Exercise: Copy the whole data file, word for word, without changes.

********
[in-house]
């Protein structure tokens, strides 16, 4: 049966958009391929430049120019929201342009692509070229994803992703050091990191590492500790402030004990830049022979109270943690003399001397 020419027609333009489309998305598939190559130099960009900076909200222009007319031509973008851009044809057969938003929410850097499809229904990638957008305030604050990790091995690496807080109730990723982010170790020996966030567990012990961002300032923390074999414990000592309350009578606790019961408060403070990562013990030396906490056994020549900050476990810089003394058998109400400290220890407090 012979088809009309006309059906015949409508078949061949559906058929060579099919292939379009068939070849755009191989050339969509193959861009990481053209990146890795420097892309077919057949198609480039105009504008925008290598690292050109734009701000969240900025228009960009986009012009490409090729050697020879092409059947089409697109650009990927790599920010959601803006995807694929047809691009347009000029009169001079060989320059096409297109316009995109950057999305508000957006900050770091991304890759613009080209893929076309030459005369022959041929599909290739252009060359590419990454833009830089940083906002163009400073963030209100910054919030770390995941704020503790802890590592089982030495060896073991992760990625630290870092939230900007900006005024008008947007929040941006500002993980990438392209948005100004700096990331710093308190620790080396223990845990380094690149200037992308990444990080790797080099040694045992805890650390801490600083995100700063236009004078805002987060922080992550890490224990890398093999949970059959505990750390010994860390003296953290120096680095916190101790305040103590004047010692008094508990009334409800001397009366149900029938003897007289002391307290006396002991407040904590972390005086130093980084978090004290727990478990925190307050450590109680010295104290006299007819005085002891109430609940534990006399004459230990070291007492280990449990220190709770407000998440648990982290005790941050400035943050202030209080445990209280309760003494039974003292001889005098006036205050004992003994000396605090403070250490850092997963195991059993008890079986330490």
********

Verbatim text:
[in-house]
């Protein structure tokens, strides 16, 4: 049966958009391929430049120019929201342009692509070229994803992703050091990191590492500790402030004990830049022979109270943690003399001397 020419027609333009489309998305598939190559130099960009900076909200222009007319031509973008851009044809057969938003929410850097499809229904990638957008305030604050990790091995690496807080109730990723982010170790020996966030567990012990961002300032923390074999414990000592309350009578606790019961408060403070990562013990030396906490056994020549900050476990810089003394058998109400400290220890407090 012979088809009309006309059906015949409508078949061949559906058929060579099919292939379009068939070849755009191989050339969509193959861009990481053209990146890795420097892309077919057949198609480039105009504008925008290598690292050109734009701000969240900025228009960009986009012009490409090729050697020879092409059947089409697109650009990927790599920010959601803006995807694929047809691009347009000029009169001079060989320059096409297109316009995109950057999305508000957006900050770091991304890759613009080209893929076309030459005369022959041929599909290739252009060359590419990454833009830089940083906002163009400073963030209100910054919030770390995941704020503790802890590592089982030495060896073991992760990625630290870092939230900007900006005024008008947007929040941006500002993980990438392209948005100004700096990331710093308190620790080396223990845990380094690149200037992308990444990080790797080099040694045992805890650390801490600083995100700063236009004078805002987060922080992550890490224990890398093999949970059959505990750390010994860390003296953290120096680095916190101790305040103590004047010692008094508990009334409800001397009366149900029938003897007289002391307290006396002991407040904590972390005086130093980084978090004290727990478990925190307050450590109680010295104290006299007819005085002891109430609940534990006399004459230990070291007492280990449990220190709770407000998440648990982290005790941050400035943050202030209080445990209280309760003494039974003292001889005098006036205050004992003994000396605090403070250490850092997963195991059993008890079986330490």